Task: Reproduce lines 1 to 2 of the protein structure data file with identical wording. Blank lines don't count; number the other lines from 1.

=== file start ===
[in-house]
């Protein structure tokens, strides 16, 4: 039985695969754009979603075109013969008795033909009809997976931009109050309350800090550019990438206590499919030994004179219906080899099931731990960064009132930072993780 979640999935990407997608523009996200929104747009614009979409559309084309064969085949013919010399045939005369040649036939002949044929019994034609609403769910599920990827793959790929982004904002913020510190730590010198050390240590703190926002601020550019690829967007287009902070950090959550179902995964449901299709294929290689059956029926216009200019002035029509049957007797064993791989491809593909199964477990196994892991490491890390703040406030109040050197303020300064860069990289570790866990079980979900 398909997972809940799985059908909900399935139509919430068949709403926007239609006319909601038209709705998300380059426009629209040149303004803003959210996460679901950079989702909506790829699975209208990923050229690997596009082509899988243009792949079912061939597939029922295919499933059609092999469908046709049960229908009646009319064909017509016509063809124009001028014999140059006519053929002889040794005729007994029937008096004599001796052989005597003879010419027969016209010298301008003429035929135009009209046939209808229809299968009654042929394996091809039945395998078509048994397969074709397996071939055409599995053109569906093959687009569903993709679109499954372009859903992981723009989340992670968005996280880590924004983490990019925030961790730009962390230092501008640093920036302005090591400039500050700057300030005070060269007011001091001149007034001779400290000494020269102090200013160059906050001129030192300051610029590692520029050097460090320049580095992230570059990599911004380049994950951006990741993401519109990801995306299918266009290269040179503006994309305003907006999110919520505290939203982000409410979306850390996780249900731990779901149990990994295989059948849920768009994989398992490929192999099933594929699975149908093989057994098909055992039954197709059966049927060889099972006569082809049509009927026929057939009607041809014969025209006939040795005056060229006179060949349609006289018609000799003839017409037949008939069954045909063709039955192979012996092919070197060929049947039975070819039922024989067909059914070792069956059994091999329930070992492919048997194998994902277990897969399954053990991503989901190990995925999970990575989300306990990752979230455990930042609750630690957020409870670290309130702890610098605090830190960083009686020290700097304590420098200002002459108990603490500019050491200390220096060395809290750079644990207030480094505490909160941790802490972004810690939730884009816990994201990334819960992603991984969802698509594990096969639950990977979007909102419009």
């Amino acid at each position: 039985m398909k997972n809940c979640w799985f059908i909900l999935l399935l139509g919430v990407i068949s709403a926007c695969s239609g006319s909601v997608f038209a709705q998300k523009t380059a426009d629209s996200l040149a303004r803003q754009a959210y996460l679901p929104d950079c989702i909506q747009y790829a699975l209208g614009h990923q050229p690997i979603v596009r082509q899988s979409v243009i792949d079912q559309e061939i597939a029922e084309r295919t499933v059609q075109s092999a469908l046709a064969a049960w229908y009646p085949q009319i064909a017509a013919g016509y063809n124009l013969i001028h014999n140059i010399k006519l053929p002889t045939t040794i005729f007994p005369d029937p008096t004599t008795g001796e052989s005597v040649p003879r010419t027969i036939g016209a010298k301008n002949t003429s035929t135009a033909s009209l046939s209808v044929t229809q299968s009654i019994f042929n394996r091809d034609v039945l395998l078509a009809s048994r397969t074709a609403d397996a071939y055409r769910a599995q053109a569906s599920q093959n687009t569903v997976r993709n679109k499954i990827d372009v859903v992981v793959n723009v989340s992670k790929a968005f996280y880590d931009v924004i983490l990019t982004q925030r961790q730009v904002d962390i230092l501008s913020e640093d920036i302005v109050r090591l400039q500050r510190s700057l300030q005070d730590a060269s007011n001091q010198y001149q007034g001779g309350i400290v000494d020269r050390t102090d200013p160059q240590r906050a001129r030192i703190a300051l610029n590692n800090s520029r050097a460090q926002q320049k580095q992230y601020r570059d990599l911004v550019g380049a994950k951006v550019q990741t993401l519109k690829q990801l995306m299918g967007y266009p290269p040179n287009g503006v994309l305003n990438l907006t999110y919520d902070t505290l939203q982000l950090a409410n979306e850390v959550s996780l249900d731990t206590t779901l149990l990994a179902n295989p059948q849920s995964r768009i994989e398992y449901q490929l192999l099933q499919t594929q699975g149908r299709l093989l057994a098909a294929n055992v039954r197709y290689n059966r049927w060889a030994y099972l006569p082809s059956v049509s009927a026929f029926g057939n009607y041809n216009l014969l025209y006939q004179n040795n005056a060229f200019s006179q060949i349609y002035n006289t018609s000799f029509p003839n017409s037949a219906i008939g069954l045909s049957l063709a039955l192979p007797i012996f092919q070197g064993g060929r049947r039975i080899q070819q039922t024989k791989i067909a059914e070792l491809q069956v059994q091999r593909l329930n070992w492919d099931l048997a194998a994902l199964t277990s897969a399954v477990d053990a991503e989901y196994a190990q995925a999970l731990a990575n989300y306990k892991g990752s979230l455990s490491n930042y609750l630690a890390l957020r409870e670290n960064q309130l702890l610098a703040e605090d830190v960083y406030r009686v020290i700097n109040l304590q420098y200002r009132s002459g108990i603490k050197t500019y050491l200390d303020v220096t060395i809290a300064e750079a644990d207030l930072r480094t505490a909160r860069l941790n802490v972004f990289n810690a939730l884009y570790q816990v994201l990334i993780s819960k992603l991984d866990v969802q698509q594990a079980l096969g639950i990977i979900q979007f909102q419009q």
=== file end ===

[in-house]
């Protein structure tokens, strides 16, 4: 039985695969754009979603075109013969008795033909009809997976931009109050309350800090550019990438206590499919030994004179219906080899099931731990960064009132930072993780 979640999935990407997608523009996200929104747009614009979409559309084309064969085949013919010399045939005369040649036939002949044929019994034609609403769910599920990827793959790929982004904002913020510190730590010198050390240590703190926002601020550019690829967007287009902070950090959550179902995964449901299709294929290689059956029926216009200019002035029509049957007797064993791989491809593909199964477990196994892991490491890390703040406030109040050197303020300064860069990289570790866990079980979900 398909997972809940799985059908909900399935139509919430068949709403926007239609006319909601038209709705998300380059426009629209040149303004803003959210996460679901950079989702909506790829699975209208990923050229690997596009082509899988243009792949079912061939597939029922295919499933059609092999469908046709049960229908009646009319064909017509016509063809124009001028014999140059006519053929002889040794005729007994029937008096004599001796052989005597003879010419027969016209010298301008003429035929135009009209046939209808229809299968009654042929394996091809039945395998078509048994397969074709397996071939055409599995053109569906093959687009569903993709679109499954372009859903992981723009989340992670968005996280880590924004983490990019925030961790730009962390230092501008640093920036302005090591400039500050700057300030005070060269007011001091001149007034001779400290000494020269102090200013160059906050001129030192300051610029590692520029050097460090320049580095992230570059990599911004380049994950951006990741993401519109990801995306299918266009290269040179503006994309305003907006999110919520505290939203982000409410979306850390996780249900731990779901149990990994295989059948849920768009994989398992490929192999099933594929699975149908093989057994098909055992039954197709059966049927060889099972006569082809049509009927026929057939009607041809014969025209006939040795005056060229006179060949349609006289018609000799003839017409037949008939069954045909063709039955192979012996092919070197060929049947039975070819039922024989067909059914070792069956059994091999329930070992492919048997194998994902277990897969399954053990991503989901190990995925999970990575989300306990990752979230455990930042609750630690957020409870670290309130702890610098605090830190960083009686020290700097304590420098200002002459108990603490500019050491200390220096060395809290750079644990207030480094505490909160941790802490972004810690939730884009816990994201990334819960992603991984969802698509594990096969639950990977979007909102419009």